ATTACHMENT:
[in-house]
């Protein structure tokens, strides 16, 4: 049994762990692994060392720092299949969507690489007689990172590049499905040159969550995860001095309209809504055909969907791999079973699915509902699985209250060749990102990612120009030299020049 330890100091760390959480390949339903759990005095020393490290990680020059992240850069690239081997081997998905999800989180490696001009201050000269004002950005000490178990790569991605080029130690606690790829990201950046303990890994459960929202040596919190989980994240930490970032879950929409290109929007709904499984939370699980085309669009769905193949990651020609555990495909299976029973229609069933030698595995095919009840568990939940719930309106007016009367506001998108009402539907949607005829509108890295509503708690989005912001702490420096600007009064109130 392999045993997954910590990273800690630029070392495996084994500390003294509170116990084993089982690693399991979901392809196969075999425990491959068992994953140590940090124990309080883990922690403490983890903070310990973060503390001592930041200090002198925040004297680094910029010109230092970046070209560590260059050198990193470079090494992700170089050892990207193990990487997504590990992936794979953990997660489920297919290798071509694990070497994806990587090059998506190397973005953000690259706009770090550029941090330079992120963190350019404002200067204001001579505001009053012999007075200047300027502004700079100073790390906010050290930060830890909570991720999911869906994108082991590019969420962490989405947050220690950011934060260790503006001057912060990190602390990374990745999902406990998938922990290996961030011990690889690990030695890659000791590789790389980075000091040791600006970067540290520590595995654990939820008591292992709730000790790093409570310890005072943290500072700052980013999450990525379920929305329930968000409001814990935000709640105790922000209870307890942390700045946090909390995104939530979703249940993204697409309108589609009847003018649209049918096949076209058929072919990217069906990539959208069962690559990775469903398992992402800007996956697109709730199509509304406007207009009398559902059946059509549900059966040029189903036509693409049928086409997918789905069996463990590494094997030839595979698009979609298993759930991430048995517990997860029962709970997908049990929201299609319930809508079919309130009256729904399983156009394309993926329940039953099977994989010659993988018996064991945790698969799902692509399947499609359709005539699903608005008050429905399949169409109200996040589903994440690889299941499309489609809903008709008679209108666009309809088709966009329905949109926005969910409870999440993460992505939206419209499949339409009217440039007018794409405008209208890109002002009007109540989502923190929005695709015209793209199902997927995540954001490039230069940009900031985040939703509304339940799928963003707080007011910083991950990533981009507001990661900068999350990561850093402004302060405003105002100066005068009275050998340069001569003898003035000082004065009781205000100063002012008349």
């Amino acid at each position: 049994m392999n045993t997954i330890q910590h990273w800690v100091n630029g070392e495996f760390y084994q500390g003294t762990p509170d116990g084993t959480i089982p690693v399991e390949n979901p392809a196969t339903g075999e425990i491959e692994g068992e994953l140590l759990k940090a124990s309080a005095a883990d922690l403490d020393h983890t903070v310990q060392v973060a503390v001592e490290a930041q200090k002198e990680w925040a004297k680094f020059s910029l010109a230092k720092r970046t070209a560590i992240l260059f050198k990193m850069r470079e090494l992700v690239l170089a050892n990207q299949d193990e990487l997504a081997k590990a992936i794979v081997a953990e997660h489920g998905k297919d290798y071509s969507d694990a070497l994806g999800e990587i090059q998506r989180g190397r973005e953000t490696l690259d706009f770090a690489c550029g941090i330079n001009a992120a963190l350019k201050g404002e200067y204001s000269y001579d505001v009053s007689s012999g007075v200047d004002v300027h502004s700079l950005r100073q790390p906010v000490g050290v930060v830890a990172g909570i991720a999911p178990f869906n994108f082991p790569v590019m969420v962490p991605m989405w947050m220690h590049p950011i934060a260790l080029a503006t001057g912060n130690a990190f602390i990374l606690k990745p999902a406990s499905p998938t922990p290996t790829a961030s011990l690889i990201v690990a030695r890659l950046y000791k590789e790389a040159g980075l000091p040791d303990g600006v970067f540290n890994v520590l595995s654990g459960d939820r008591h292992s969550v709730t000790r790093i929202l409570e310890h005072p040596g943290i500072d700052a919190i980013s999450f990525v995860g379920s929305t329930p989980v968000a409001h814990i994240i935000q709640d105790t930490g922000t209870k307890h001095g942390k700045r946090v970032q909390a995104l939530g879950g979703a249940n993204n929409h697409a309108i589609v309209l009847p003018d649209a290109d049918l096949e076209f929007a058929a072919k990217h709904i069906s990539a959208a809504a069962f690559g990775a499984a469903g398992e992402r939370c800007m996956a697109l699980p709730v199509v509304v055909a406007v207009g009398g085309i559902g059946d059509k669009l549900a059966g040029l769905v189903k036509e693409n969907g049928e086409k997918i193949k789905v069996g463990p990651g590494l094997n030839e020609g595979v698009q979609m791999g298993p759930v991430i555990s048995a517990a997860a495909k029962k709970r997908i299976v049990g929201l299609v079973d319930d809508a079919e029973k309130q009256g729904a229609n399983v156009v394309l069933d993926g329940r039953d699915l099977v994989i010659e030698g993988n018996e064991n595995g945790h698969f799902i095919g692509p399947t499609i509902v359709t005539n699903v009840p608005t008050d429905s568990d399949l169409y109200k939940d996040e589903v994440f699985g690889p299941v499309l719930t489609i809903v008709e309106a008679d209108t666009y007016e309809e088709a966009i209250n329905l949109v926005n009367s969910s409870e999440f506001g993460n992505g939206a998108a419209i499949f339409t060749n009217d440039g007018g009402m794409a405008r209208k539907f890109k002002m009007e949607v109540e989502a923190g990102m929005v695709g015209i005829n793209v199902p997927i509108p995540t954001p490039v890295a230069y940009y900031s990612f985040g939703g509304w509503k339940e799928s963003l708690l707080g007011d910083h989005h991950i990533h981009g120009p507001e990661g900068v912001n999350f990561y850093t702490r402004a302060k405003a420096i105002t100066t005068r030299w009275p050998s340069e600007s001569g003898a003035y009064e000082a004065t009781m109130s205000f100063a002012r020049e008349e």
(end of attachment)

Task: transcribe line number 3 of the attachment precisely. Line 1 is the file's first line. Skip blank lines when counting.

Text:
């Amino acid at each position: 049994m392999n045993t997954i330890q910590h990273w800690v100091n630029g070392e495996f760390y084994q500390g003294t762990p509170d116990g084993t959480i089982p690693v399991e390949n979901p392809a196969t339903g075999e425990i491959e692994g068992e994953l140590l759990k940090a124990s309080a005095a883990d922690l403490d020393h983890t903070v310990q060392v973060a503390v001592e490290a930041q200090k002198e990680w925040a004297k680094f020059s910029l010109a230092k720092r970046t070209a560590i992240l260059f050198k990193m850069r470079e090494l992700v690239l170089a050892n990207q299949d193990e990487l997504a081997k590990a992936i794979v081997a953990e997660h489920g998905k297919d290798y071509s969507d694990a070497l994806g999800e990587i090059q998506r989180g190397r973005e953000t490696l690259d706009f770090a690489c550029g941090i330079n001009a992120a963190l350019k201050g404002e200067y204001s000269y001579d505001v009053s007689s012999g007075v200047d004002v300027h502004s700079l950005r100073q790390p906010v000490g050290v930060v830890a990172g909570i991720a999911p178990f869906n994108f082991p790569v590019m969420v962490p991605m989405w947050m220690h590049p950011i934060a260790l080029a503006t001057g912060n130690a990190f602390i990374l606690k990745p999902a406990s499905p998938t922990p290996t790829a961030s011990l690889i990201v690990a030695r890659l950046y000791k590789e790389a040159g980075l000091p040791d303990g600006v970067f540290n890994v520590l595995s654990g459960d939820r008591h292992s969550v709730t000790r790093i929202l409570e310890h005072p040596g943290i500072d700052a919190i980013s999450f990525v995860g379920s929305t329930p989980v968000a409001h814990i994240i935000q709640d105790t930490g922000t209870k307890h001095g942390k700045r946090v970032q909390a995104l939530g879950g979703a249940n993204n929409h697409a309108i589609v309209l009847p003018d649209a290109d049918l096949e076209f929007a058929a072919k990217h709904i069906s990539a959208a809504a069962f690559g990775a499984a469903g398992e992402r939370c800007m996956a697109l699980p709730v199509v509304v055909a406007v207009g009398g085309i559902g059946d059509k669009l549900a059966g040029l769905v189903k036509e693409n969907g049928e086409k997918i193949k789905v069996g463990p990651g590494l094997n030839e020609g595979v698009q979609m791999g298993p759930v991430i555990s048995a517990a997860a495909k029962k709970r997908i299976v049990g929201l299609v079973d319930d809508a079919e029973k309130q009256g729904a229609n399983v156009v394309l069933d993926g329940r039953d699915l099977v994989i010659e030698g993988n018996e064991n595995g945790h698969f799902i095919g692509p399947t499609i509902v359709t005539n699903v009840p608005t008050d429905s568990d399949l169409y109200k939940d996040e589903v994440f699985g690889p299941v499309l719930t489609i809903v008709e309106a008679d209108t666009y007016e309809e088709a966009i209250n329905l949109v926005n009367s969910s409870e999440f506001g993460n992505g939206a998108a419209i499949f339409t060749n009217d440039g007018g009402m794409a405008r209208k539907f890109k002002m009007e949607v109540e989502a923190g990102m929005v695709g015209i005829n793209v199902p997927i509108p995540t954001p490039v890295a230069y940009y900031s990612f985040g939703g509304w509503k339940e799928s963003l708690l707080g007011d910083h989005h991950i990533h981009g120009p507001e990661g900068v912001n999350f990561y850093t702490r402004a302060k405003a420096i105002t100066t005068r030299w009275p050998s340069e600007s001569g003898a003035y009064e000082a004065t009781m109130s205000f100063a002012r020049e008349e």